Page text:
IN BRUGES, BELGIUM

Bruges has been on our bucket list since seeing the 2008 crime thriller In Bruges in which Irish hunk Colin Farrell (Ray) and Brendan Gleeson (Ken) hid out in this gorgeous Belgian city.

Like Ken we fell in love with medieval Bruges. Its beauty and serenity are distinguished by its meandering canals, cobbled stone streets and ancient, intricately decorated buildings.

Bruges can be overrun by tourists daily, so the earlier you arrive the better. On our short visit we spent about three hours wandering the streets of this compact but stunning city. Around every turn there was another amazing photograph to be captured. Wearing a good pair of sturdy walking shoes is essential as the cobblestones are a no go zone for ‘petite pumps’.

The sleepy canals, decorated with white swans and small stone bridges, are framed with colourful flowers, lending the cityscape an unexpected tranquility. The tourist boat cruises are a great way to explore the charming nooks and crannies of this beguiling, ancient city.

On our quest to find the central square we passed dozens of shops selling Belgian chocolates, notorious as the finest chocolates in the world. The colours, shapes and fillings of these all too tempting delicacies have a hypnotic effect on tourists. Competing equally with the chocolate shops were the freshly cooked, sweet smelling, golden Belgian waffles, served with lashings of chocolate sauce and freshly whipped cream.

Onwards we bravely marched, past the chocolates, waffles and brilliantly decorated cakes, through the thickening crowds, whose numbers had started to swell significantly around noon. With lunchtime approaching most good tourists were eyeing off the possibilities in the endless sidewalk cafes advertising their tempting daily specialties.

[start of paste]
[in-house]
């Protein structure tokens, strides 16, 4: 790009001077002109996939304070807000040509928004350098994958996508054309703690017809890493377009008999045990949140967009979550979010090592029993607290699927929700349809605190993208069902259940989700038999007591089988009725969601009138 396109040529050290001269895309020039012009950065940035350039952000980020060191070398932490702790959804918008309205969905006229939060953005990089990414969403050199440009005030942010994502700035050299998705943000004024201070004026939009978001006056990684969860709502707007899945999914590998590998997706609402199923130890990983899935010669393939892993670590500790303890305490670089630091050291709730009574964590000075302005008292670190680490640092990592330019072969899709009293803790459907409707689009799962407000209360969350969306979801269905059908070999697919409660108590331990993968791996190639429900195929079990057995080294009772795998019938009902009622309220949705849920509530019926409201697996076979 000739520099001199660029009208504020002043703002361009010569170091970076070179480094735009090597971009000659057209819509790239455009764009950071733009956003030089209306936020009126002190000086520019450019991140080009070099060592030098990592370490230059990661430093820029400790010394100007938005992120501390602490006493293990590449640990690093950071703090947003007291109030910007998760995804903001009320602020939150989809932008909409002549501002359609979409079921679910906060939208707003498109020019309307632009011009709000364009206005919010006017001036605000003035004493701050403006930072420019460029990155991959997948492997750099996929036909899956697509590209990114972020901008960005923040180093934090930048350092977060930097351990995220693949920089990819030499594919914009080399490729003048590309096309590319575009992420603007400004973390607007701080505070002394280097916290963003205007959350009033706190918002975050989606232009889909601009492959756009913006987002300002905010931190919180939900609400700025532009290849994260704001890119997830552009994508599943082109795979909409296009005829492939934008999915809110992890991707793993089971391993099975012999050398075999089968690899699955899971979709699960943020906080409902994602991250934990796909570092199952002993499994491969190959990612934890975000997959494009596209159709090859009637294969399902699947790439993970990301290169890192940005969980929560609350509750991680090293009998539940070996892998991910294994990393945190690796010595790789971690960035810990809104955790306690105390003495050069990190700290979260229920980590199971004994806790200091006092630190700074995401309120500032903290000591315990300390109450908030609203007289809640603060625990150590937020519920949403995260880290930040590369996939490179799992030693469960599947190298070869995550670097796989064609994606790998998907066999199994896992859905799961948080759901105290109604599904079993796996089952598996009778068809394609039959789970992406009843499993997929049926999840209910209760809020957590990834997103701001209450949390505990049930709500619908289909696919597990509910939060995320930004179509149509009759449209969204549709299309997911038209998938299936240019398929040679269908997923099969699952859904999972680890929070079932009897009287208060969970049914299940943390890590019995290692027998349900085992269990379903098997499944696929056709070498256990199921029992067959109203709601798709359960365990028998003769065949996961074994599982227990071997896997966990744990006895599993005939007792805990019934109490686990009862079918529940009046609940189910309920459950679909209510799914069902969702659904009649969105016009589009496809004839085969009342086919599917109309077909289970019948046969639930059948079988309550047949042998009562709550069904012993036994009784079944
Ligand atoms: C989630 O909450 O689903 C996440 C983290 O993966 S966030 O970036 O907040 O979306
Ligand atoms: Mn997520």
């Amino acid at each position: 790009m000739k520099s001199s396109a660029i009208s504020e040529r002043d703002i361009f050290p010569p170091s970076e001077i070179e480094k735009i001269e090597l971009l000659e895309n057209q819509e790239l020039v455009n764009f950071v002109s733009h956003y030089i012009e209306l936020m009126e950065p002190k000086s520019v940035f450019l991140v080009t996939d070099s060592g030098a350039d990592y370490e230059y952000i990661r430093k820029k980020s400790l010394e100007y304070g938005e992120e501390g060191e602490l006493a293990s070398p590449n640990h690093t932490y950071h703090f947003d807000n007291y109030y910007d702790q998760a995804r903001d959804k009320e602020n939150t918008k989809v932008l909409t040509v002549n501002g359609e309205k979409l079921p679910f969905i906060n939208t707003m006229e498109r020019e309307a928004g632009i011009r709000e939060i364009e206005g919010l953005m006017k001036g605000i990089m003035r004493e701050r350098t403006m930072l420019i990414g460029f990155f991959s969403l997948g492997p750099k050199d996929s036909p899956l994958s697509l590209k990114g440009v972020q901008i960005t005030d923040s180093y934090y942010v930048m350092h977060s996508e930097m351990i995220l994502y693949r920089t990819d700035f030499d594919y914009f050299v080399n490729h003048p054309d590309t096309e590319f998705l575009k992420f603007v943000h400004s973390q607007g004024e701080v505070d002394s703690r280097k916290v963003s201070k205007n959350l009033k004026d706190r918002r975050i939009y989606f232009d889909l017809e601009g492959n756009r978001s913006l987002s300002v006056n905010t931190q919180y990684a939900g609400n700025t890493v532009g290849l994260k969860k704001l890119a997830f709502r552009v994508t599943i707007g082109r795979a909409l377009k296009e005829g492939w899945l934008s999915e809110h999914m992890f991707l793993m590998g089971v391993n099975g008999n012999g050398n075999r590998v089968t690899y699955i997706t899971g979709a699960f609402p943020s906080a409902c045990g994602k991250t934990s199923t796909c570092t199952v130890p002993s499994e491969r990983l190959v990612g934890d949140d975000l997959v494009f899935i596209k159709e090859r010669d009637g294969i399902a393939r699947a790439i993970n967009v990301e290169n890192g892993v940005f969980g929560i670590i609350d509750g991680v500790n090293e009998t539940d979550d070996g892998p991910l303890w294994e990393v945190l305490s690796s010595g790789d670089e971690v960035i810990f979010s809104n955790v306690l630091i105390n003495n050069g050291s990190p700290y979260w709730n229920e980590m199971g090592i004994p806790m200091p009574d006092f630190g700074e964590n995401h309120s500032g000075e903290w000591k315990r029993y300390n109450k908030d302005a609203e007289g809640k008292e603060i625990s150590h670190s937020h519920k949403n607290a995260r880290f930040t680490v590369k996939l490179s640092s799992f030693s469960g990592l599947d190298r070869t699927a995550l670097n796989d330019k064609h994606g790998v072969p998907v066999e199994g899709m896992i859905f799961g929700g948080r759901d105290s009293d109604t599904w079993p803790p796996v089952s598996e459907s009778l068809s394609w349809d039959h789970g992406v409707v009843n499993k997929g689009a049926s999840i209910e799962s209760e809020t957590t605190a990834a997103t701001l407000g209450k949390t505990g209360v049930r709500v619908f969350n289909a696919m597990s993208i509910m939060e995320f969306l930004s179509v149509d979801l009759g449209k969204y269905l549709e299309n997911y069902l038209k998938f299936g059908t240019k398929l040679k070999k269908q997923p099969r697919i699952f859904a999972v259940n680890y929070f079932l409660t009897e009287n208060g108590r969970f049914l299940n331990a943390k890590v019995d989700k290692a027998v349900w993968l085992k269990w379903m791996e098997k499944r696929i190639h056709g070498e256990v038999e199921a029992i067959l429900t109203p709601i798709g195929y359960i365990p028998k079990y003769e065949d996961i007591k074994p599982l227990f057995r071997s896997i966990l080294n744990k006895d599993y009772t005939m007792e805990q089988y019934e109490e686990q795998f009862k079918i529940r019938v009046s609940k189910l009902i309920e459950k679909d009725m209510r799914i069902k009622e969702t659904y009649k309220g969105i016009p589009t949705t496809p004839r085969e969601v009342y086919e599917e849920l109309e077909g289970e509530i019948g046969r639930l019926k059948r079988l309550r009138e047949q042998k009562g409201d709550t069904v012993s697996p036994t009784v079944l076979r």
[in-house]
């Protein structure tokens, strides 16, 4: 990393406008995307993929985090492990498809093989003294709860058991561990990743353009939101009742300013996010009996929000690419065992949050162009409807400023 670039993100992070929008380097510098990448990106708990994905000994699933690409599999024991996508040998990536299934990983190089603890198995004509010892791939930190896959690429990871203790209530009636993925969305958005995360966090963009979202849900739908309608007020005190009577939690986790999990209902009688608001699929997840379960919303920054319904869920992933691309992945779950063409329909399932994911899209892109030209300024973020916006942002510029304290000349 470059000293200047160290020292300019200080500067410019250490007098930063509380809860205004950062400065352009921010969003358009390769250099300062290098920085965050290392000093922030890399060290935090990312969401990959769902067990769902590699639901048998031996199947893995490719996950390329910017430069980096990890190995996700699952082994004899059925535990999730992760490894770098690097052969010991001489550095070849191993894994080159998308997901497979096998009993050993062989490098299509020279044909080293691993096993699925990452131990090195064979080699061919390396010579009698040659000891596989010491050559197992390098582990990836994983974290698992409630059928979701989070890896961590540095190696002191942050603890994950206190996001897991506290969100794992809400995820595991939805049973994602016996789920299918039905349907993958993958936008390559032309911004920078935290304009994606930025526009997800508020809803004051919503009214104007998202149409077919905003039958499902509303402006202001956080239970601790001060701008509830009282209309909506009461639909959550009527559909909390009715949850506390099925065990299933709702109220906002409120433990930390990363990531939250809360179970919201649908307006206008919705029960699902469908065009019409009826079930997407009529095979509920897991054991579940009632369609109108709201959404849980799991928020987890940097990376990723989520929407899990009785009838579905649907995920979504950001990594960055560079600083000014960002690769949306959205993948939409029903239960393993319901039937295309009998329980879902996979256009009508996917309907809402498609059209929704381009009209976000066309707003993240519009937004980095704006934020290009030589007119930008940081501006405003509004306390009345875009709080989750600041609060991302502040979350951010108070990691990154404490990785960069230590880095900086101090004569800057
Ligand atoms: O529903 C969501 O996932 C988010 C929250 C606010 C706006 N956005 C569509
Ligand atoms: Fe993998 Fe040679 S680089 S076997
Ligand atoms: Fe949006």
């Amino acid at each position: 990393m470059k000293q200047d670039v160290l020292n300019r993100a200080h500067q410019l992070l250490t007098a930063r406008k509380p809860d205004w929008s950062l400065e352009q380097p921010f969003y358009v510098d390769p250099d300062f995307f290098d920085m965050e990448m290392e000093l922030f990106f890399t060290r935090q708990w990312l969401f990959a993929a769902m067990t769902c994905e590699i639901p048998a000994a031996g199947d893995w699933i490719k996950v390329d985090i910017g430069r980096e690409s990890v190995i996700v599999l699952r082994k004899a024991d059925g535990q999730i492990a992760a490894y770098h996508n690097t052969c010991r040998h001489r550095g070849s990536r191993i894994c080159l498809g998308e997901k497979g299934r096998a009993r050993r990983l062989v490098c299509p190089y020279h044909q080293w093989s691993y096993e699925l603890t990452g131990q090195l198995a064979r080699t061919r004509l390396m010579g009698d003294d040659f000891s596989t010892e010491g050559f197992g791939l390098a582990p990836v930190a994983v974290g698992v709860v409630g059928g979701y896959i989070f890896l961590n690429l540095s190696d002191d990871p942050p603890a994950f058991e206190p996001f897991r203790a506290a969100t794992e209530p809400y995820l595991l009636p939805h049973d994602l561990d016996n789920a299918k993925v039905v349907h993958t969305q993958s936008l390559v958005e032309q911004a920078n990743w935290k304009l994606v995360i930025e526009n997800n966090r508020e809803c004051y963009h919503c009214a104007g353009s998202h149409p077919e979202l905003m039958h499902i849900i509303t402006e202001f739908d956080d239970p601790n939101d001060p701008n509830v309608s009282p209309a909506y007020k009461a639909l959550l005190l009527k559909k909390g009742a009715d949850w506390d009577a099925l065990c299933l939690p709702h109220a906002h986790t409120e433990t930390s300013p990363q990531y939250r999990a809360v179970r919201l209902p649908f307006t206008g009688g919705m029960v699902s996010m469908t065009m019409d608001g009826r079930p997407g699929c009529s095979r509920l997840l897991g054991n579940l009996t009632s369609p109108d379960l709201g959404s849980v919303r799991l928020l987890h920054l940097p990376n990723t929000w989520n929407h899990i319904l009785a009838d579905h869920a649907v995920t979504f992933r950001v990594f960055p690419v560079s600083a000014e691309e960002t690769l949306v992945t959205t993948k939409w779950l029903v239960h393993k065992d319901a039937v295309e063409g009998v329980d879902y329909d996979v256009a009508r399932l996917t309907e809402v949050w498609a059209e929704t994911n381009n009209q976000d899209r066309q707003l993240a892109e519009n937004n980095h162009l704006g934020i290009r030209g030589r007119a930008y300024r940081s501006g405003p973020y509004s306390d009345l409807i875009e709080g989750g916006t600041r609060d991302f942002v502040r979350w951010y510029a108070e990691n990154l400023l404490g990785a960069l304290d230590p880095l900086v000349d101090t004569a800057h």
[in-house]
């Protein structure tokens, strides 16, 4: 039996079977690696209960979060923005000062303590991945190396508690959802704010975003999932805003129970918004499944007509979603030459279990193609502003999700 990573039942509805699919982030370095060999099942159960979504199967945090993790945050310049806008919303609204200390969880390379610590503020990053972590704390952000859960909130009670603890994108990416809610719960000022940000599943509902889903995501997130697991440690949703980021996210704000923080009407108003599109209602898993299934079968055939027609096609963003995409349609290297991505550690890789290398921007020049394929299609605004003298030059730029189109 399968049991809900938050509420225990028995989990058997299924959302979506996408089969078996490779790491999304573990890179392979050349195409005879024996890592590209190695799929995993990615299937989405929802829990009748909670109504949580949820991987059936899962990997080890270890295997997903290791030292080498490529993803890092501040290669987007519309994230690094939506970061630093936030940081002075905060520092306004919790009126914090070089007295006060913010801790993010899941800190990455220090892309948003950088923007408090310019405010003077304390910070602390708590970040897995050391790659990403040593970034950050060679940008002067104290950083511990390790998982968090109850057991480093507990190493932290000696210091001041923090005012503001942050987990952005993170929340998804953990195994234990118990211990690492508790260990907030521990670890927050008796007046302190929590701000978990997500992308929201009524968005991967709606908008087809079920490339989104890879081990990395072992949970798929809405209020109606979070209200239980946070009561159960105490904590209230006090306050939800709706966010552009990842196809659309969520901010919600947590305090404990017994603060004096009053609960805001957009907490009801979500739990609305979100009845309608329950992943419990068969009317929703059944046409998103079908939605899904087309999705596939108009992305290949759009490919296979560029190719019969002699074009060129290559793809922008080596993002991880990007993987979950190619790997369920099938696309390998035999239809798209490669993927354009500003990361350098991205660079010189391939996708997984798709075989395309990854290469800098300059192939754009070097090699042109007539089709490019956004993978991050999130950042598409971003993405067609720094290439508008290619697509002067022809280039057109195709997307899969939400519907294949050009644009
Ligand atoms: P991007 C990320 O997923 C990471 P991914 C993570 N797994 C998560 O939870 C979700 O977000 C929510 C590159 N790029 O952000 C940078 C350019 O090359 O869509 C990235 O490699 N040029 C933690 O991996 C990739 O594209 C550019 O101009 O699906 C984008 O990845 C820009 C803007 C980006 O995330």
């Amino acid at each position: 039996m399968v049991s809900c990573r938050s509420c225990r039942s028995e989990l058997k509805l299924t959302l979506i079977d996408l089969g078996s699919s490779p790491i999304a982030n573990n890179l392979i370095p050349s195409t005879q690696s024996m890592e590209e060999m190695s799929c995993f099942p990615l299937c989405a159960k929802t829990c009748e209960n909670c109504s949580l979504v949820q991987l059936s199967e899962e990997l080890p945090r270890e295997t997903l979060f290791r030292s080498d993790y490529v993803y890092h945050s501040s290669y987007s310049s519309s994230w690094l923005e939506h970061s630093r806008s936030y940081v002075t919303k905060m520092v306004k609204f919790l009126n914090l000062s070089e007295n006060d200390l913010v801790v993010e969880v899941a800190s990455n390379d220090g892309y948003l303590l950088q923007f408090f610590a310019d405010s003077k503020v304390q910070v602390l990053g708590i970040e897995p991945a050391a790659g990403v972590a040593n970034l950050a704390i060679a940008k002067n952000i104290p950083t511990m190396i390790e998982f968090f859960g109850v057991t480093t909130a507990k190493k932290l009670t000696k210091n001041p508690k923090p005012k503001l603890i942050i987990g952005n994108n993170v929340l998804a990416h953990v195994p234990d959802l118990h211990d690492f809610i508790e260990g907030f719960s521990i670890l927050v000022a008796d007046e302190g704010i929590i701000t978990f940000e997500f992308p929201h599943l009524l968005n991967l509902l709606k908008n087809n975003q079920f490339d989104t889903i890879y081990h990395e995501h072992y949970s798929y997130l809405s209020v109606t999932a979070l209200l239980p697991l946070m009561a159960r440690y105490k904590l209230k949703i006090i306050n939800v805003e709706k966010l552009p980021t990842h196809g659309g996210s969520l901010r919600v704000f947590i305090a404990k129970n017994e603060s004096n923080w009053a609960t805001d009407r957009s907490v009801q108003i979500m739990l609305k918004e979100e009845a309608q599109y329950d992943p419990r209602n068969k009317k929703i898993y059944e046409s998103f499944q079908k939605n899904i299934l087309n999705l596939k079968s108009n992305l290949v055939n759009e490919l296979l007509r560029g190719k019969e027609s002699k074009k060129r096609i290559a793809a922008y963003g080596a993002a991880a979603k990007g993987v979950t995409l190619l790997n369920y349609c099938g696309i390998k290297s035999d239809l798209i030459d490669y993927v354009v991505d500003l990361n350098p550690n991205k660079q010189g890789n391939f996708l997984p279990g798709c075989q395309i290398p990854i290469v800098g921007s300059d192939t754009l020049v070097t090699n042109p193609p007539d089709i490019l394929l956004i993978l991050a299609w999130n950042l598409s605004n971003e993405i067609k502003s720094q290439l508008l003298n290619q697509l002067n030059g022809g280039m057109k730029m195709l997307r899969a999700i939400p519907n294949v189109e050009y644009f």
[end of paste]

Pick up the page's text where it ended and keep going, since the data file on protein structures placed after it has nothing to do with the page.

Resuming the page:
As we looked skywards there seemed an immeasurable array of medieval church spires and beautiful rooftop architecture from the 13th and 14th centuries, ornate buildings with decorative gothic doors and windows, giving the landscape that total fairytale vibe for which Bruges is so renowned.

We could not help noticing the beautifully decorated shop facades, particularly those which had been repurposed for more modern brands. One classic example was the Zara shop, a perfectly symmetrical building with its proportional geometric windows and magnificent gilded decorations. It was quite simply exquisite and elegantly inviting.

The most prominent iconic buildings are in the city centre. Markt Square or (Market Square), featuring a 13th-century belfry tower with a 47-bell carillon and the nearby Cloth Hall. However, wherever we turned the inner city squares were graced with elaborate, ornate buildings, alive with music and people interacting, dining at open air restaurants, riding in horse drawn carriages and admiring the captivating spectacle of Bruges.

We were not in Bruges long enough to explore the gay scene but from all accounts The Pub is one of the most welcoming LGBTI venues. However, the latest advice is you can go to any bar in this gay friendly village and feel very comfortable.

Leaving Bruges to return to the bus station we saw the most picturesque scene, a canal lined with gothic buildings, towering spires and the iconic belfry tower at the vanishing point. People were drinking and dining on the 13th century stone terraces just above the waterline of the canal as the weeping willows drank in the astonishing beauty of this enchanting city.

Now we understand why the main characters of the film In Bruges picked such a stunning place to hide out for awhile and we certainly would have liked to spend more than three hours in this fascinating place. In fact, we can only imagine what the city must look like at night with floodlit gothic buildings reflecting their ancient charms into the luminous canals. We will definitely need to return for a longer visit to fully satisfy our curiosity.